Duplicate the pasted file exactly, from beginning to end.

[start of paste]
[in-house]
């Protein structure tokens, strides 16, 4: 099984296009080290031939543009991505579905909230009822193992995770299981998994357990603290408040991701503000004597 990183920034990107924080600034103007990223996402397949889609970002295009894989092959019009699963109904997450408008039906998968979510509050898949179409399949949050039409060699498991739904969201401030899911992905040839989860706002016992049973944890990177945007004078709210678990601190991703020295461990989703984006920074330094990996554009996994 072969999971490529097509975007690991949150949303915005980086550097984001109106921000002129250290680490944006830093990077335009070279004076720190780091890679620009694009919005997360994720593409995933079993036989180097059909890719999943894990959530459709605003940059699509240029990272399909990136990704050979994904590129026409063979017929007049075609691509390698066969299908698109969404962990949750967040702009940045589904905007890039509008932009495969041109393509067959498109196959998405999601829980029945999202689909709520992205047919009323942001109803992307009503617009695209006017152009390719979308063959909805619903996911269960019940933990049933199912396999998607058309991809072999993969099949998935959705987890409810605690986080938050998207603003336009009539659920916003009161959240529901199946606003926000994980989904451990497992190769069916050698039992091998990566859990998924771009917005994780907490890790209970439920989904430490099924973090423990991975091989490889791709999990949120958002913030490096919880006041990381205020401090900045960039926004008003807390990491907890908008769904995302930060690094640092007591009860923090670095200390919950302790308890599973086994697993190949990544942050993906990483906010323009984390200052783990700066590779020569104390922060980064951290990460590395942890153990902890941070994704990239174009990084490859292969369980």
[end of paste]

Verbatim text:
[in-house]
């Protein structure tokens, strides 16, 4: 099984296009080290031939543009991505579905909230009822193992995770299981998994357990603290408040991701503000004597 990183920034990107924080600034103007990223996402397949889609970002295009894989092959019009699963109904997450408008039906998968979510509050898949179409399949949050039409060699498991739904969201401030899911992905040839989860706002016992049973944890990177945007004078709210678990601190991703020295461990989703984006920074330094990996554009996994 072969999971490529097509975007690991949150949303915005980086550097984001109106921000002129250290680490944006830093990077335009070279004076720190780091890679620009694009919005997360994720593409995933079993036989180097059909890719999943894990959530459709605003940059699509240029990272399909990136990704050979994904590129026409063979017929007049075609691509390698066969299908698109969404962990949750967040702009940045589904905007890039509008932009495969041109393509067959498109196959998405999601829980029945999202689909709520992205047919009323942001109803992307009503617009695209006017152009390719979308063959909805619903996911269960019940933990049933199912396999998607058309991809072999993969099949998935959705987890409810605690986080938050998207603003336009009539659920916003009161959240529901199946606003926000994980989904451990497992190769069916050698039992091998990566859990998924771009917005994780907490890790209970439920989904430490099924973090423990991975091989490889791709999990949120958002913030490096919880006041990381205020401090900045960039926004008003807390990491907890908008769904995302930060690094640092007591009860923090670095200390919950302790308890599973086994697993190949990544942050993906990483906010323009984390200052783990700066590779020569104390922060980064951290990460590395942890153990902890941070994704990239174009990084490859292969369980």